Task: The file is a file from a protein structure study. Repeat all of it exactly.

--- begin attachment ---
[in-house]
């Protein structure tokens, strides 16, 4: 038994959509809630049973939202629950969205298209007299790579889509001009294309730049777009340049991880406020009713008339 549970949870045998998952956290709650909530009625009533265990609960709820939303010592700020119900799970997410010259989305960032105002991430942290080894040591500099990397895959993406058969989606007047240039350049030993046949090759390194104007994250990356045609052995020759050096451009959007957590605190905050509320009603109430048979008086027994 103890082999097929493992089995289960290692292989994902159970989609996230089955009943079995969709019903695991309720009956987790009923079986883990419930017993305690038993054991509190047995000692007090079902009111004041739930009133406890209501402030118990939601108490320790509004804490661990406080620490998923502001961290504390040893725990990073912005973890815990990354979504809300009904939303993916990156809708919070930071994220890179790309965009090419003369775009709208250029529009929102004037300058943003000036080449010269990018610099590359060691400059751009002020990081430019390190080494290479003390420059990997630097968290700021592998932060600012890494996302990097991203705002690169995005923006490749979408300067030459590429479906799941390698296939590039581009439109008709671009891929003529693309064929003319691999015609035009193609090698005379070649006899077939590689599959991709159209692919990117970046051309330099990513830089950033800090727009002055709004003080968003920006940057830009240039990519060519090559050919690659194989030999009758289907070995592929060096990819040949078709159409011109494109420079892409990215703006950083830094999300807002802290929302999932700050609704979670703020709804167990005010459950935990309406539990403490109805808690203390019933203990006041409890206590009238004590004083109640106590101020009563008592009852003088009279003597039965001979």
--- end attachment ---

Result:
[in-house]
């Protein structure tokens, strides 16, 4: 038994959509809630049973939202629950969205298209007299790579889509001009294309730049777009340049991880406020009713008339 549970949870045998998952956290709650909530009625009533265990609960709820939303010592700020119900799970997410010259989305960032105002991430942290080894040591500099990397895959993406058969989606007047240039350049030993046949090759390194104007994250990356045609052995020759050096451009959007957590605190905050509320009603109430048979008086027994 103890082999097929493992089995289960290692292989994902159970989609996230089955009943079995969709019903695991309720009956987790009923079986883990419930017993305690038993054991509190047995000692007090079902009111004041739930009133406890209501402030118990939601108490320790509004804490661990406080620490998923502001961290504390040893725990990073912005973890815990990354979504809300009904939303993916990156809708919070930071994220890179790309965009090419003369775009709208250029529009929102004037300058943003000036080449010269990018610099590359060691400059751009002020990081430019390190080494290479003390420059990997630097968290700021592998932060600012890494996302990097991203705002690169995005923006490749979408300067030459590429479906799941390698296939590039581009439109008709671009891929003529693309064929003319691999015609035009193609090698005379070649006899077939590689599959991709159209692919990117970046051309330099990513830089950033800090727009002055709004003080968003920006940057830009240039990519060519090559050919690659194989030999009758289907070995592929060096990819040949078709159409011109494109420079892409990215703006950083830094999300807002802290929302999932700050609704979670703020709804167990005010459950935990309406539990403490109805808690203390019933203990006041409890206590009238004590004083109640106590101020009563008592009852003088009279003597039965001979």